Archive for category Author: William Newton

Watercolour Painting Step-by-Step || Jackie Barrass, Richard Bolton, Ray Campbell Smith, Frank Halliday, William Newton, Wendy Tait, Bryan A Thatcher

This is a reissue of an earlier compilation, which I was convinced I had reviewed before, but don’t seem to have. It originated as a bind-up of Search press’s Leisure Arts series and makes available lessons from what was a very serviceable series from quite a long time ago.

Although I had reservations about the reproduction in its acrylic counterpart, and some of it here isn’t quite up to modern standards, it’s not too bad and not quite the stumbling block I found it in the other volume. At a shade under £10, it’s enormously good value and I think you could overlook any shortcomings simply in favour of the wealth and variety of material you get for your money.

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Learn to Paint in Watercolour Step by Step || William Newton

This isn’t, as far as I can tell, a re-working, just a reissue with a new title of a book which first appeared in 2013 as William Newton’s Complete Guide to Painting. To the credit of Search Press, I got that information from the copyright page.

I don’t normally review reissues, but this is so good, and has stood the test of time so well, that I will at least give it a mention. It’s a classic guide to classic watercolour and well worth a read. You can see what I said originally here.

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William Newton’s Complete Guide to Watercolour Painting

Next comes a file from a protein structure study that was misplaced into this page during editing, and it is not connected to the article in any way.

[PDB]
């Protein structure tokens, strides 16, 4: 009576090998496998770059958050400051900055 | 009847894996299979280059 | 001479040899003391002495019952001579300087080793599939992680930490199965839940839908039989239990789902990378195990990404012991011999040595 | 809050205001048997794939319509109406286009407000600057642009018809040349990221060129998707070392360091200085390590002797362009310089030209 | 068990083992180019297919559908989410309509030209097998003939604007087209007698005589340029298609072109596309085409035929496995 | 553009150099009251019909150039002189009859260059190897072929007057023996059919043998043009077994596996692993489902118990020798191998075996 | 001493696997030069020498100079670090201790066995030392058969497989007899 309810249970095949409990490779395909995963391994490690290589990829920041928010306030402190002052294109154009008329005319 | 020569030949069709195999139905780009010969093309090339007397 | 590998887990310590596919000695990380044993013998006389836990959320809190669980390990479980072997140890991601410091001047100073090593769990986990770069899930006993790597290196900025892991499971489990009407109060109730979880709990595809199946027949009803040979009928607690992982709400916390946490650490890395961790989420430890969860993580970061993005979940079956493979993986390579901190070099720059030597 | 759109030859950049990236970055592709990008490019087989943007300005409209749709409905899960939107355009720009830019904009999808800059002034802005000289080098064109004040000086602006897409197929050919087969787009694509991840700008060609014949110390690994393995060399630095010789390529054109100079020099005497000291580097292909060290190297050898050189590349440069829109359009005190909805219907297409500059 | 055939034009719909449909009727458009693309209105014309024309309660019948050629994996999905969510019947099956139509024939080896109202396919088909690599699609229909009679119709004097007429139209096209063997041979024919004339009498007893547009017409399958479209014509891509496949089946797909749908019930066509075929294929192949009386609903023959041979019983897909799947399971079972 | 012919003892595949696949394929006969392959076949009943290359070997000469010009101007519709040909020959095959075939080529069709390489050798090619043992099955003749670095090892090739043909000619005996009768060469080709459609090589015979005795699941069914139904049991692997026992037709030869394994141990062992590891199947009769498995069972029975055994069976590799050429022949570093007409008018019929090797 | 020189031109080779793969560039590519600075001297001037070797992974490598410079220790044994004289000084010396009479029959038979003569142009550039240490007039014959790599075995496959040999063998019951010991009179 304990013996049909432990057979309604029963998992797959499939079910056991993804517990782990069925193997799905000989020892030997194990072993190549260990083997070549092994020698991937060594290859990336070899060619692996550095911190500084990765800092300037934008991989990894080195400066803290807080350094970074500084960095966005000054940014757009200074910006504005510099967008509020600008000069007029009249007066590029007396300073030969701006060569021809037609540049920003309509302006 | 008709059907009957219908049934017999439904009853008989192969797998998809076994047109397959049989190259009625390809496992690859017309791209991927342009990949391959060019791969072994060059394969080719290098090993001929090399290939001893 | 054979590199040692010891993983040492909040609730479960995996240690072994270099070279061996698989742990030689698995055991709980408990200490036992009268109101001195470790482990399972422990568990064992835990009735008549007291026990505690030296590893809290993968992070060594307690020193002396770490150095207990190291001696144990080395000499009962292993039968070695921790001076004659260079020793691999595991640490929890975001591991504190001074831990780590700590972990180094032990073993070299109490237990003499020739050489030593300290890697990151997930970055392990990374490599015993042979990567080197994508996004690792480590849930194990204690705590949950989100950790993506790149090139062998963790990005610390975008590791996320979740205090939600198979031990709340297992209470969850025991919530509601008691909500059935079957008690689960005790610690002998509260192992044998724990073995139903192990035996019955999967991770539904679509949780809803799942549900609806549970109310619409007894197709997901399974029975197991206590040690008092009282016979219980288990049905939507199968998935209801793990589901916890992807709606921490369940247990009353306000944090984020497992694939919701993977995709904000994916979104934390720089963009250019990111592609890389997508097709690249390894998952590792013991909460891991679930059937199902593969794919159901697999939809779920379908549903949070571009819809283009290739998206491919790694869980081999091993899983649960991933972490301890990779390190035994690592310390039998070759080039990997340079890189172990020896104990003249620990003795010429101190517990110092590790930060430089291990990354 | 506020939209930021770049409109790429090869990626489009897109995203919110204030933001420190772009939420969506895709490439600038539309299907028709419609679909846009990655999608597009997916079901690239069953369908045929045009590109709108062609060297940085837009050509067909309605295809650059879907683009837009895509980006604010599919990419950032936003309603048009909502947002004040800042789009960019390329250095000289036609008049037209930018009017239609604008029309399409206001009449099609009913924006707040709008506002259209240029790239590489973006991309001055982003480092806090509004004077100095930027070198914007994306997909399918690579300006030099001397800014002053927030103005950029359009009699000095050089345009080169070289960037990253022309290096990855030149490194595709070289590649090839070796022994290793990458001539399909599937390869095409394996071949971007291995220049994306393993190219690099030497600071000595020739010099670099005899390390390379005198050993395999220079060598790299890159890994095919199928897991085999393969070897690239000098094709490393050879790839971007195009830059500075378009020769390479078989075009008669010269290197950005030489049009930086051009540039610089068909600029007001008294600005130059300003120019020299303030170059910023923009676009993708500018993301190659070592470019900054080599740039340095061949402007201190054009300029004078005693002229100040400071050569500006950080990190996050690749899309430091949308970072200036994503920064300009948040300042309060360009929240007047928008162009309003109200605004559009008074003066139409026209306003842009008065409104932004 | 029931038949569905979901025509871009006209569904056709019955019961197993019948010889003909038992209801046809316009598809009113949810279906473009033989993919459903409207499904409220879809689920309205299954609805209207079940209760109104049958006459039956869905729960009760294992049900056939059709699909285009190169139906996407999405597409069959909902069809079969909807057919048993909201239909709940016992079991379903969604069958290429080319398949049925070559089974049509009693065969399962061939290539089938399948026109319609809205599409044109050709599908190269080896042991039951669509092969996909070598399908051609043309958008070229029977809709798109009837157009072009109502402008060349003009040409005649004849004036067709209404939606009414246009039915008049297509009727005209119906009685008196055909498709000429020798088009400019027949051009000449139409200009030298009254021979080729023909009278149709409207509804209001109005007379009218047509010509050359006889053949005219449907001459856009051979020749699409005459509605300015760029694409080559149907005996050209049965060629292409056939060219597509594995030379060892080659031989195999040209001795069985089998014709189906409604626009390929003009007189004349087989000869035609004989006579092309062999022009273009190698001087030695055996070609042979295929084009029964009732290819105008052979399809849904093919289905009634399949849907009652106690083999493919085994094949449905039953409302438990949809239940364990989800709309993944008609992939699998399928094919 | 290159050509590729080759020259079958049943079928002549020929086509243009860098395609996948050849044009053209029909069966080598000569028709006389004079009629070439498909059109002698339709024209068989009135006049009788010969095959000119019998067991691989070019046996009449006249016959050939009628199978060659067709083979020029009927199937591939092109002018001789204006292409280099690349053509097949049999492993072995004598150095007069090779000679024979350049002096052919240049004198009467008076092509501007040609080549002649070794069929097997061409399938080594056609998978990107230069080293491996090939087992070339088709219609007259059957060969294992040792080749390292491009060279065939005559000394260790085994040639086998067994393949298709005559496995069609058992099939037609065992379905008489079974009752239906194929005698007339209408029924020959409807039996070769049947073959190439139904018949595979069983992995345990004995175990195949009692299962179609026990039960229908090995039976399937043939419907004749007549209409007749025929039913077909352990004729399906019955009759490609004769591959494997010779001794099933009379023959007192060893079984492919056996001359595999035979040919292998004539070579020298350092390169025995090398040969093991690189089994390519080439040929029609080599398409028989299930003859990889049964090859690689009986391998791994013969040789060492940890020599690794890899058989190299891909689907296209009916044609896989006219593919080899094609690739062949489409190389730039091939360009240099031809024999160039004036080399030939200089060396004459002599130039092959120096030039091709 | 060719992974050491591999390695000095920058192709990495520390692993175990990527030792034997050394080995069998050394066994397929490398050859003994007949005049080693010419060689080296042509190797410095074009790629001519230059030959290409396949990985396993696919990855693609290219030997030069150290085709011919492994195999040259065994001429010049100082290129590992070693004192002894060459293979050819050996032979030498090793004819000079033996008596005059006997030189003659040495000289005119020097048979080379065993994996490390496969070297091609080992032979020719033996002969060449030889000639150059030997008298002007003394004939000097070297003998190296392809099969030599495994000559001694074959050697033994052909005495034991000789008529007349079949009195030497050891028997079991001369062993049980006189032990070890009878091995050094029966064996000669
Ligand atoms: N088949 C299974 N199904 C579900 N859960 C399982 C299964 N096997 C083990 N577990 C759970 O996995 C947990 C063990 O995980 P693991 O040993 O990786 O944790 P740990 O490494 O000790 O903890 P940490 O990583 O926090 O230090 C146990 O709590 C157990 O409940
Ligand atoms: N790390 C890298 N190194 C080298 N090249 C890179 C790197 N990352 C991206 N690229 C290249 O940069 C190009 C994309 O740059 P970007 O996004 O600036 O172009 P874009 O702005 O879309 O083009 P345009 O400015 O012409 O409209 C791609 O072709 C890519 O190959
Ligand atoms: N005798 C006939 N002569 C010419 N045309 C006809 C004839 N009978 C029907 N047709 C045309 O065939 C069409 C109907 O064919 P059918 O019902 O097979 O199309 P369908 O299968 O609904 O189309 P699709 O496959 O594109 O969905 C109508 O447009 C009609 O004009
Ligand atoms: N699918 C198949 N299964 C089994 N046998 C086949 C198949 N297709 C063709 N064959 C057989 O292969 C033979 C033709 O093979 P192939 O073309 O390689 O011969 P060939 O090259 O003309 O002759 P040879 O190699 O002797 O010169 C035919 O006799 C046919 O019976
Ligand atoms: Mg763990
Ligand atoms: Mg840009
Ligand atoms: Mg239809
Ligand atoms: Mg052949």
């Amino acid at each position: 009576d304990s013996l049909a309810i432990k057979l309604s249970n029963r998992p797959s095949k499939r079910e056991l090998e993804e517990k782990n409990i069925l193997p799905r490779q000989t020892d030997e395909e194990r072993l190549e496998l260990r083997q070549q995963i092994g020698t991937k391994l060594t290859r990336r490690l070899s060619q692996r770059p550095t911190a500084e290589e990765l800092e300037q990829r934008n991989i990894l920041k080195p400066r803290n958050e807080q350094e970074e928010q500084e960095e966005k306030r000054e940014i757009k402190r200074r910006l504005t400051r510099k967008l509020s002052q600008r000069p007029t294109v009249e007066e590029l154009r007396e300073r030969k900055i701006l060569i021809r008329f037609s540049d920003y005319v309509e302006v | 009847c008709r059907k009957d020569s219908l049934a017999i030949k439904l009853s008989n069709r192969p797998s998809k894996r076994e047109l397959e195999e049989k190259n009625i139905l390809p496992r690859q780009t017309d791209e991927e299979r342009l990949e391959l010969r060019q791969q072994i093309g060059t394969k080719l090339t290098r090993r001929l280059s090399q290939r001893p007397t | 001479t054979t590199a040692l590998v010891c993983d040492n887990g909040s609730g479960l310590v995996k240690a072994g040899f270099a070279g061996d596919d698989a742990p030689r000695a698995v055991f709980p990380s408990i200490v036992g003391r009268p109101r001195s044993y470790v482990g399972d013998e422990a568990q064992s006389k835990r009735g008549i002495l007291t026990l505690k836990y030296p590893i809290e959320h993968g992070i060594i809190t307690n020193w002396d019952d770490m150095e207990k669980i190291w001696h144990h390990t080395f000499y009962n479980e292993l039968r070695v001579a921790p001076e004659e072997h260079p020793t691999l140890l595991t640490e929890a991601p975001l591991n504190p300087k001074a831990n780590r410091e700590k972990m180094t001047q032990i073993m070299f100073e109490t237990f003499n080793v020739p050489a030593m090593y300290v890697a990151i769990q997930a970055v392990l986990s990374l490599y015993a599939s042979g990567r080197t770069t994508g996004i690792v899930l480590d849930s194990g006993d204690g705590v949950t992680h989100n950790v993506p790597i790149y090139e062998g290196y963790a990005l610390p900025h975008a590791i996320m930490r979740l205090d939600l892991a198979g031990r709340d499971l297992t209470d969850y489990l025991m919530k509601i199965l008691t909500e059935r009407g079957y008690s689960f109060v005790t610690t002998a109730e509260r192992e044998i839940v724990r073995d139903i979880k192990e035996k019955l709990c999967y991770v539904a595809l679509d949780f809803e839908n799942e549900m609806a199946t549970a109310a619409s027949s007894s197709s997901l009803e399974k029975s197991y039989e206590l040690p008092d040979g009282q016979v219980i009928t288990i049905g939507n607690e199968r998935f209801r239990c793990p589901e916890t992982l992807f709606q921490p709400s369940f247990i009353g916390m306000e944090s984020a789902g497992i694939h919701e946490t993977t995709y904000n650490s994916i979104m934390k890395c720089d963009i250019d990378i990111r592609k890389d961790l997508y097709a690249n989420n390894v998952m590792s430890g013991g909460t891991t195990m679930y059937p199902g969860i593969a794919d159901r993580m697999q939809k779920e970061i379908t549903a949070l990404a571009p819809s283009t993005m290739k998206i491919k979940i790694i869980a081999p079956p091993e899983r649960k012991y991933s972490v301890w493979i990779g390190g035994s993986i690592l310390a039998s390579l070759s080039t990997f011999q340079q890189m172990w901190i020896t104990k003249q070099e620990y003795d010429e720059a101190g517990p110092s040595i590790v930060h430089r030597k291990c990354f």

There’s an immediate sense of variety in this admirably comprehensive book that really does live up to its claim to be complete. In something such as this, the introduction to materials and techniques clearly has a place and it’s rightly more extensive than the cursory notes we could usually all probably do without. William is particularly good on the uses and handling of colour and tone as well as core techniques such as wet-in-wet. Although the beginner might feel the need for something more basic at this stage, as long as you’ve got the hang of how to use your materials, you’ll find it easy to pick up from where this starts.

William has a simple, relaxed and open style that relies on transparent colours, the use of washes and a constant sense of light that makes for easy and comfortable viewing that is immediately encouraging. The range of subjects is wide and includes landscapes, buildings, boats and people, and there’s also an extensive series of demonstrations that put the basic lessons of the introductory section into practice.

Because of its simplicity, the clarity of the instructions and the quality of the execution, I’d say this is the best work of its kind that I’ve seen.

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Watercolour Painting Step-by-Step

This is one of those bind-ups of smaller titles that Search Press does from time to time and does rather well. It’s not at all obvious that this is a collection of books which have previously appeared in the Leisure Arts series and material which would normally repeat from one to the other has been removed so that, for example, you only get one introduction to materials, not several authors saying virtually the same thing. I’d tell you how many different books you get for your money if I could but, frankly, I can’t spot the joins. At £12.99, they’re excellent value for money as long as you don’t already have a comprehensive collection of the originals.

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